It’s great that I had quite a lot of real and exciting things going on when I was reading Infinite Ground – if I had been reading it in one of my more depressed, more introverted periods, I would have gotten even more depressed by this novel, and who wants any of that.
The novel starts out relatively innocently but then turns into a very unsettling read. The story is set in an unnamed city of an unnamed South American country, where one day Carlos, a reliable and hard-working office worker ups and disappears from the restaurant where he’s having a big meal with his family. As the convention of detective stories dictates, the case is assigned to an experienced old investigator who starts to follow the obvious clues but things take a bizarre and unexpected turn around page 3 (even more bizarre and unexpected than the mystery of a man stepping out to the bathroom and never coming back) when the investigator notices that all the witnesses seem to play a role and seem to recite their statements as if they had learned them by heart, and we suddenly find ourselves in the midst of double (or nonexistent) identities, lives outsourced and lives lived instead of someone else, simulacra, copies and imitations (which are often better and more authentic than the real thing), in an alien and intimidating world where the self crumbles to atoms (and not just metaphorically, but in a biological and chemical sense) and where even the fact seems ridiculous that we claim to have names – after all, names are only temporary and utterly unnecessary words we attach to that bunch of atoms that make up a human for a short while.
Infinite Ground is a biological-existentialist novel, and I’ve never read anything like this before. And as I say, it’s a pretty alarming novel – here your average existential angst doesn’t suffice anymore – here we have to be anxious about what goes on deep down in our cells because, after all, every single change in our cells changes who we are, and then there’s entropy lurking everywhere, ready to level out and smooth over our existence – how the hell are we supposed to have any sense of continuity of self then, a self that could be anxious about the questions of finding or creating meaning, and how the hell are we supposed to think that we have any kind of will (let alone free will), personal choices, responsibility for our actions, or any effect on anything at all?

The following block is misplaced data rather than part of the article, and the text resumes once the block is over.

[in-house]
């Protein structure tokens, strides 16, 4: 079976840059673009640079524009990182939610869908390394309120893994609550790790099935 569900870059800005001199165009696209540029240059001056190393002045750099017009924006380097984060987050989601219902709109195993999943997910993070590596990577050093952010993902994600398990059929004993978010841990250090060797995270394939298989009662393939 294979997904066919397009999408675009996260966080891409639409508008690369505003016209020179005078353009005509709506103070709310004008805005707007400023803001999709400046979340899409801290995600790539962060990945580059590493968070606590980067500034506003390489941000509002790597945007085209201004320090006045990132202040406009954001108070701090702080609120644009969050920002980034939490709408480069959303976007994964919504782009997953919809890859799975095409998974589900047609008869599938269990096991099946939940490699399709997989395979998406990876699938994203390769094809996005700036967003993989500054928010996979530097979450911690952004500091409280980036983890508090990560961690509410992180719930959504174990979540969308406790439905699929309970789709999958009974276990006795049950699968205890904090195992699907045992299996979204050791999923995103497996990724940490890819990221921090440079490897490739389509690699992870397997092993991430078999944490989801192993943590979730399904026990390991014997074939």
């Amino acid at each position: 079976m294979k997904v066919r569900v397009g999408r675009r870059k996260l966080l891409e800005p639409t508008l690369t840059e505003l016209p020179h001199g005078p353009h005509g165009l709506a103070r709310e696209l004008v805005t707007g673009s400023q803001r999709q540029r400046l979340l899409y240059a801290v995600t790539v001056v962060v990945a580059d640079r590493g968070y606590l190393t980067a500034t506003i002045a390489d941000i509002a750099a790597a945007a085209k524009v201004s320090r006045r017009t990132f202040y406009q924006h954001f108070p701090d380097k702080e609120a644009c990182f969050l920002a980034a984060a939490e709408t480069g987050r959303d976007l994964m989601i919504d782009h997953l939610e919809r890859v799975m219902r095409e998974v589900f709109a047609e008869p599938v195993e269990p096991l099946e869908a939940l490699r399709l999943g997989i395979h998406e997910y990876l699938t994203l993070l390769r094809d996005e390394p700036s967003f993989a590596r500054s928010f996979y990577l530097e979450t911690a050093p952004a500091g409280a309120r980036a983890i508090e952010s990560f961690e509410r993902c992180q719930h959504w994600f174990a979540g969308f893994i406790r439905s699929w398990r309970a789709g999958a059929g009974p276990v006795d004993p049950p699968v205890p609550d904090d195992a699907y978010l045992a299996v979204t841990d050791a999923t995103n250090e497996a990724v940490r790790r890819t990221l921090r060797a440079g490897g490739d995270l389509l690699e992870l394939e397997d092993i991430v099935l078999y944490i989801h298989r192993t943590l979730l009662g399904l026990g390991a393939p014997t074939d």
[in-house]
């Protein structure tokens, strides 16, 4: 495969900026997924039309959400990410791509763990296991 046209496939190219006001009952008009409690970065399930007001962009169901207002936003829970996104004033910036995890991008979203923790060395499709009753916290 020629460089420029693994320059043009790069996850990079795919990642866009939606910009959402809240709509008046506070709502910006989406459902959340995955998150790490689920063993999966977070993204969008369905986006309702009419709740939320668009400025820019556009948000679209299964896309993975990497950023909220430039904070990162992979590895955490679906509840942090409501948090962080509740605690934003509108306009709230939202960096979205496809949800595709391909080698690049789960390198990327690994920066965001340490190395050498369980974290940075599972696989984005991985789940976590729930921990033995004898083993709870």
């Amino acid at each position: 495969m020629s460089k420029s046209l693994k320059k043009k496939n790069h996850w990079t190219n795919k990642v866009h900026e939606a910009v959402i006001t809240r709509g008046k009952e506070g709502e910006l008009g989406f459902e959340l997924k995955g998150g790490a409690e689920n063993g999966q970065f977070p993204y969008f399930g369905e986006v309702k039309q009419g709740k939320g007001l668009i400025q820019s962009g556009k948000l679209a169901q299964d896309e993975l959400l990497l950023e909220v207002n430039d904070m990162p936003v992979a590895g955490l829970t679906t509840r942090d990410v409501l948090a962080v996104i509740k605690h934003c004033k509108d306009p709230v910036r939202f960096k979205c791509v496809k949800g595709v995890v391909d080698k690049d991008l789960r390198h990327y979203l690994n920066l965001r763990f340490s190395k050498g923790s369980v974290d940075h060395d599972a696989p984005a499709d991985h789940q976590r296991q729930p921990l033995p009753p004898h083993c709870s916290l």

We have none of this, surely, in this novel. Perhaps as a consequence of this, the story gradually disintegrates as we move on. It’s possible that this disintegration is intentional (it definitely emphasizes the disintegration of the characters), but towards the end I got the feeling that MacInnes himself succumbed to his own brand of bio-existentialism and didn’t even attempt to find meaning anymore as the search was bound to be futile.
The novel suffers from such typical shortcomings of first novels, but even though it’s not a masterpiece executed with sure hands, I’d love to read whatever MacInnes writes in the future because his thoughts are exciting, and he approaches this whole array of questions – who we are, what we are, when do we stop being humans – from a unique perspective.